24. K. Cawthon Lang, Primate Fact Sheets: Vervet (Chlorocebus) Taxonomy, Morphology, and Ecology, 2011, http://pin.primate.wisc.edu/factsheets/entry/vervet.
  25. J. Kingdon and TM B, Chlorocebus aethiops, 2011, http://www.iucnredlist.org.
  26. J. Seier, “Vervet monkey breeding,” in The Laboratory Primate: Handbook of Experimental Animals, S. Wolfe-Coote, Ed., Elsevier, Amsterdam, The Netherlands, 2005. View at Google Scholar
  27. S. Rensing and A.-K. Oerke, “Husbandry and management of New World Species: marmosets and tamarins,” in The Laboratory Primate: Handbook of Experimental Animals, S. Wolfe-Coote, Ed., pp. 175–180, Elsevier, Amsterdam, The Netherlands, 2005. View at Google Scholar
  28. H. M. Kubisch, C. Gagliardi, V. M. Williams, E. P. Ribka, and M. S. Ratterree, “In vitro fertilization in the pigtailed macaque (Macaca nemestrina),” Theriogenology, vol. 66, no. 4, pp. 749–754, 2006. View at Publisher · View at Google Scholar · View at Scopus
  29. E. Van Esch, J. M. Cline, E. Buse, C. E. Wood, E. P. C. T. de Rijk, and G. F. Weinbauer, “Summary comparison of female reproductive system in human and the cynomolgus monkey (Macaca fascicularis),” Toxicologic Pathology, vol. 36, no. 7, supplement, pp. 171S–172S, 2008. View at Google Scholar
  30. G. Weinbauer, M. Niehoff et al., “Physiology and endocrinology of the ovarian cycle in macaques,” Toxicologic Pathology, vol. 36, no. 7, supplement, pp. 7S–23S, 2008. View at Google Scholar
  31. E. R. Alexander and W. T. Chiang, “Infection of pregnant monkeys and their offspring with TRIC agents,” American Journal of Ophthalmology, vol. 63, no. 5, pp. 1145–1153, 1967. View at Google Scholar · View at Scopus
  32. K. T. Ripa, B. R. Moller, and P. A. Mardh, “Experimental acute salpingitis in grivet monkeys provoked by Chlamydia trachomatis,” Acta Pathologica et Microbiologica Scandinavica, vol. 87, no. 1, pp. 65–70, 1979. View at Google Scholar · View at Scopus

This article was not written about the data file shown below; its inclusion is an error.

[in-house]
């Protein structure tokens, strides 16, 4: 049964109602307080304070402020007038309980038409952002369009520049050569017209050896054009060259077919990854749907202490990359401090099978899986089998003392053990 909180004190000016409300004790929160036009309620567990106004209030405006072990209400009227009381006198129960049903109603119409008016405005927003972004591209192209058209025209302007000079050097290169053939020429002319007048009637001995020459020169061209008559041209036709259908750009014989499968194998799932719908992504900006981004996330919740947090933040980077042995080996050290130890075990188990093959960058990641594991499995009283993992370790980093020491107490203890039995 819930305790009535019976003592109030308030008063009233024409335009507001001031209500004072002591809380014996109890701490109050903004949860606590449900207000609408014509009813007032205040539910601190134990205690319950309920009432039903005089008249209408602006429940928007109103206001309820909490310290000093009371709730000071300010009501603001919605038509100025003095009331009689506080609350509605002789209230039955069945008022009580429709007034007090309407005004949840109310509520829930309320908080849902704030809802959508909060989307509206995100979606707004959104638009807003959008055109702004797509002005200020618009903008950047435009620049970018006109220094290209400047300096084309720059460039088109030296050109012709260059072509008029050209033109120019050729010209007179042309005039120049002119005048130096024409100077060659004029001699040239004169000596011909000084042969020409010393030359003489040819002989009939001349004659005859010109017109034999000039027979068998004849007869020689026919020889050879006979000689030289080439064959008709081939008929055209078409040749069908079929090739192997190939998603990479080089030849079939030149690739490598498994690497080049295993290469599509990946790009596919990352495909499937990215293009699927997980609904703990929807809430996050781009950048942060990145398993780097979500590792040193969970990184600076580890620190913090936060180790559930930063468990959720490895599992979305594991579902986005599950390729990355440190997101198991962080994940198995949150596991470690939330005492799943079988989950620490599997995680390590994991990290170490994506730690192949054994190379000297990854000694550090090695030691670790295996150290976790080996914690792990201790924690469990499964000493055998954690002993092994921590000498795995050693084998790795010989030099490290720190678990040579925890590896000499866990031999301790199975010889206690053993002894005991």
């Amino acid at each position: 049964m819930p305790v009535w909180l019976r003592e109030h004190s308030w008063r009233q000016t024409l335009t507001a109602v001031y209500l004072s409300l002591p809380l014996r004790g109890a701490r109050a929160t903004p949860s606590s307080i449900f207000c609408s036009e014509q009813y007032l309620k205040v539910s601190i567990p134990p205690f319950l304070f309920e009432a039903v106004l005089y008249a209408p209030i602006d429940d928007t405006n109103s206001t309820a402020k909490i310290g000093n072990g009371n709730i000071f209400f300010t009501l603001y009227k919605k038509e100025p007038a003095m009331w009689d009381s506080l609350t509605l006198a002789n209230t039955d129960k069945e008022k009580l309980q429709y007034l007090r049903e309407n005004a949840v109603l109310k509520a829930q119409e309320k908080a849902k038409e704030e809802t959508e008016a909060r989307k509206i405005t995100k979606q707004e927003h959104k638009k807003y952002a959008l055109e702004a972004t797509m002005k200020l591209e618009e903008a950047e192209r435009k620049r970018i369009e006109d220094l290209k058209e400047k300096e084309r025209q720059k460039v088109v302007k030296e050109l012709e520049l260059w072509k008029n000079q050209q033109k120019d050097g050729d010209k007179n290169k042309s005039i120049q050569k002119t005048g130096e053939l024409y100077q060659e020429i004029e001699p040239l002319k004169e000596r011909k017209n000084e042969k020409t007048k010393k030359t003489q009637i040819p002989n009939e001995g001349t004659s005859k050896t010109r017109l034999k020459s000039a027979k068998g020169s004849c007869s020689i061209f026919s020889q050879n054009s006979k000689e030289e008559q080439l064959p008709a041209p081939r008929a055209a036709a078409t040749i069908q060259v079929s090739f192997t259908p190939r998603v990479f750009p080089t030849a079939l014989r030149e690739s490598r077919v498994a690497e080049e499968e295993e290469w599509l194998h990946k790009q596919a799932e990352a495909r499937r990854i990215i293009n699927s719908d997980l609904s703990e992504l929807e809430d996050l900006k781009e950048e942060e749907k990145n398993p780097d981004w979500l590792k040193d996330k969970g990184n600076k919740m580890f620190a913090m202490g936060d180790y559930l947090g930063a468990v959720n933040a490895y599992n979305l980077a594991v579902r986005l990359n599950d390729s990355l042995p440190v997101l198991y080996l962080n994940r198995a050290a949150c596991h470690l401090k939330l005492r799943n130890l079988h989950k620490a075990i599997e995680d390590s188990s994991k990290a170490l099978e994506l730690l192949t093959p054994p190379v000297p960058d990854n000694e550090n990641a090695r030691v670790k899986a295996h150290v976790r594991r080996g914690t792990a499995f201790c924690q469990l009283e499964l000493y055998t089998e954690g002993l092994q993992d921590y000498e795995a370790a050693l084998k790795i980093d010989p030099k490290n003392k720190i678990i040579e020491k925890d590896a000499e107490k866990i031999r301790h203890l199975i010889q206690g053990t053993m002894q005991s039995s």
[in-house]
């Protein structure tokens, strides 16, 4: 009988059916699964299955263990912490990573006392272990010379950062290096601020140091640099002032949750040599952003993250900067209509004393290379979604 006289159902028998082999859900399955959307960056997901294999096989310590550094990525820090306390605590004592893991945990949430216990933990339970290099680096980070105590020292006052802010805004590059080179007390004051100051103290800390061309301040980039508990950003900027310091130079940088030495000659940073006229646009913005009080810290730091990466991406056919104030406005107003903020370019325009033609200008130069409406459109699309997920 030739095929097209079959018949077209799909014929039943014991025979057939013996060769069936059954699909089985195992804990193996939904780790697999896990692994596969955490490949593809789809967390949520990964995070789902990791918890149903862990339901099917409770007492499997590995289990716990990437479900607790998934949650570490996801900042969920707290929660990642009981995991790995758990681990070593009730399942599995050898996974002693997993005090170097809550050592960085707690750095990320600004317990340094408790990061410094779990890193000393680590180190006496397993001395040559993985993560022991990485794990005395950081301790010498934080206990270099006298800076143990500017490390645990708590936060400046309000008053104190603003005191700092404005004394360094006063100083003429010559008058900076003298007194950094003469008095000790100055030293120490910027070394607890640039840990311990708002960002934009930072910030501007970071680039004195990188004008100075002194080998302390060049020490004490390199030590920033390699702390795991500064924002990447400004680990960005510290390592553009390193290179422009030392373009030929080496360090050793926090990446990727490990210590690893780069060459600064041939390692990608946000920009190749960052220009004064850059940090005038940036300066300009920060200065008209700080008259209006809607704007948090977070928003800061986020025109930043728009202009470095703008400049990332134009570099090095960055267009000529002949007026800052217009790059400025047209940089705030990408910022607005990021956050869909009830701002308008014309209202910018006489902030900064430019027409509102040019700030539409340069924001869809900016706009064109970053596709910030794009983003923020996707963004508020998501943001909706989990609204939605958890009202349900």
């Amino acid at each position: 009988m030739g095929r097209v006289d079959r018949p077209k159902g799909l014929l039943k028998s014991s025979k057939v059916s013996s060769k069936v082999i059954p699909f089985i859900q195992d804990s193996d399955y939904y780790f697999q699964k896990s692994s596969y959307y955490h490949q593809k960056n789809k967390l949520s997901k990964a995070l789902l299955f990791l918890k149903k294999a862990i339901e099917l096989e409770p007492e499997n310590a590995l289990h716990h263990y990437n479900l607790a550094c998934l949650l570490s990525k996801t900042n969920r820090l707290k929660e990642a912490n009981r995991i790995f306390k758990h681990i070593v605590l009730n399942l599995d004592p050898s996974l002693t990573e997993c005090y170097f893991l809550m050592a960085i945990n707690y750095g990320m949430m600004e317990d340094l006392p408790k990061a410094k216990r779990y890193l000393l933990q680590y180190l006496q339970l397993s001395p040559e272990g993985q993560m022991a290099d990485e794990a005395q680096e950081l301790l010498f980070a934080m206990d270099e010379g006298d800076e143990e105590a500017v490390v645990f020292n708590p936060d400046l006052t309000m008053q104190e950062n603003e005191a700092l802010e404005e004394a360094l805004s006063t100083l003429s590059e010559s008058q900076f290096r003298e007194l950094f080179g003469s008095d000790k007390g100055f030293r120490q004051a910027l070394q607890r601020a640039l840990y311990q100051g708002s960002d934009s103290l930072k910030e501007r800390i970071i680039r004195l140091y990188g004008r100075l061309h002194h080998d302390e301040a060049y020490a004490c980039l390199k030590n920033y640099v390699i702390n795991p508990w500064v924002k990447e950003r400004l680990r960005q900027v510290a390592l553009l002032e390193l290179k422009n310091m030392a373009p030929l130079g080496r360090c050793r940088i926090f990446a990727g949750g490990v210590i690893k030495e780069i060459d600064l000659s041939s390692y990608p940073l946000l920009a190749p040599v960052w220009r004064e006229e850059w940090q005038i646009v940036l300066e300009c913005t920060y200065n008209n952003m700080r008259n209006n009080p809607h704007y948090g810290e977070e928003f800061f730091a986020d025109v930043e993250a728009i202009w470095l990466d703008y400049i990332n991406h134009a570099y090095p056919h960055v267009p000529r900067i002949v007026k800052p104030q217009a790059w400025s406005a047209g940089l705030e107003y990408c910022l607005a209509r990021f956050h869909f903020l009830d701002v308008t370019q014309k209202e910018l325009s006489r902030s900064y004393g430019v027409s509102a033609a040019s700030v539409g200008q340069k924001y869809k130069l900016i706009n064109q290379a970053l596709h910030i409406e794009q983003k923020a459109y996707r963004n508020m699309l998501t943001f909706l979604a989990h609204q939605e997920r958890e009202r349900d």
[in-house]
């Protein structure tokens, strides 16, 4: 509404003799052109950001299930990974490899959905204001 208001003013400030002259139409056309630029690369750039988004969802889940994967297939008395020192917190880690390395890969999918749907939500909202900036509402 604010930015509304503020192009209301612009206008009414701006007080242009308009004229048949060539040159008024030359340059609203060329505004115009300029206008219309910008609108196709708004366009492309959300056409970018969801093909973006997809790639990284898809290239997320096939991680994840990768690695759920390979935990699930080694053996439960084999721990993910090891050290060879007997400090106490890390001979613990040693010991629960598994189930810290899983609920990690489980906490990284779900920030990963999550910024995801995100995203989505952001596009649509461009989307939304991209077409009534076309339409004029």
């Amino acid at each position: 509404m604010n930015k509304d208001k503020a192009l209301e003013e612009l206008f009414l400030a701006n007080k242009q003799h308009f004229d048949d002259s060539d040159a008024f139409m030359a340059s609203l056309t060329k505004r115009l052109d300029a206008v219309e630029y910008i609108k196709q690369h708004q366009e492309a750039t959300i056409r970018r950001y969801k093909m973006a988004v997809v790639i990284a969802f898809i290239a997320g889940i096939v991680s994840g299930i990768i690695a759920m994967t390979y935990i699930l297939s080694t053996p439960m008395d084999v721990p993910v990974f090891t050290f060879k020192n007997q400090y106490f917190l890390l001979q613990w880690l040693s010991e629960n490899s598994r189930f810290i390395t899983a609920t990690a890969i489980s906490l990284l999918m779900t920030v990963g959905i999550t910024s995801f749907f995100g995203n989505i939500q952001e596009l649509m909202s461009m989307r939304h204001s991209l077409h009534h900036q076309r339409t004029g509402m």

33. B. R. Moller, E. A. Freundt, F. T. Black, and F. Melsen, “Experimental infection of the upper genital tract of female grivet monkeys with Mycoplasma fermentans,” Journal of Medical Microbiology, vol. 13, no. 1, pp. 145–149, 1980. View at Google Scholar · View at Scopus
  34. A. P. Johnson, M. F. Osborn, and B. J. Thomas, “Immunity to reinfection of the genital tract of marmosets with Chlamydia trachomatis,” British Journal of Experimental Pathology, vol. 62, no. 6, pp. 606–613, 1981. View at Google Scholar · View at Scopus
  35. A. P. Johnson, M. J. Hare, G. D. Wilbanks et al., “A colposcopic and histological study of experimental chlamydial cervicitis in marmosets,” British Journal of Experimental Pathology, vol. 65, no. 1, pp. 59–65, 1984. View at Google Scholar · View at Scopus
  36. D. L. Patton, S. A. Halbert, and C. C. Kuo, “Host response to primary Chlamydia trachomatis infection of the fallopian tube in pig-tailed monkeys,” Fertility and Sterility, vol. 40, no. 6, pp. 829–840, 1983. View at Google Scholar · View at Scopus
  37. D. L. Patton, “Immunopathology and histopathology of experimental chlamydial salpingitis,” Reviews of Infectious Diseases, vol. 7, no. 6, pp. 746–753, 1985. View at Google Scholar · View at Scopus
  38. D. L. Patton, C. C. Kuo, and S. P. Wang, “Chlamydial infection of subcutaneous fimbrial transplants in cynomolgus and rhesus monkeys,” The Journal of Infectious Diseases, vol. 155, no. 2, pp. 229–235, 1987. View at Google Scholar · View at Scopus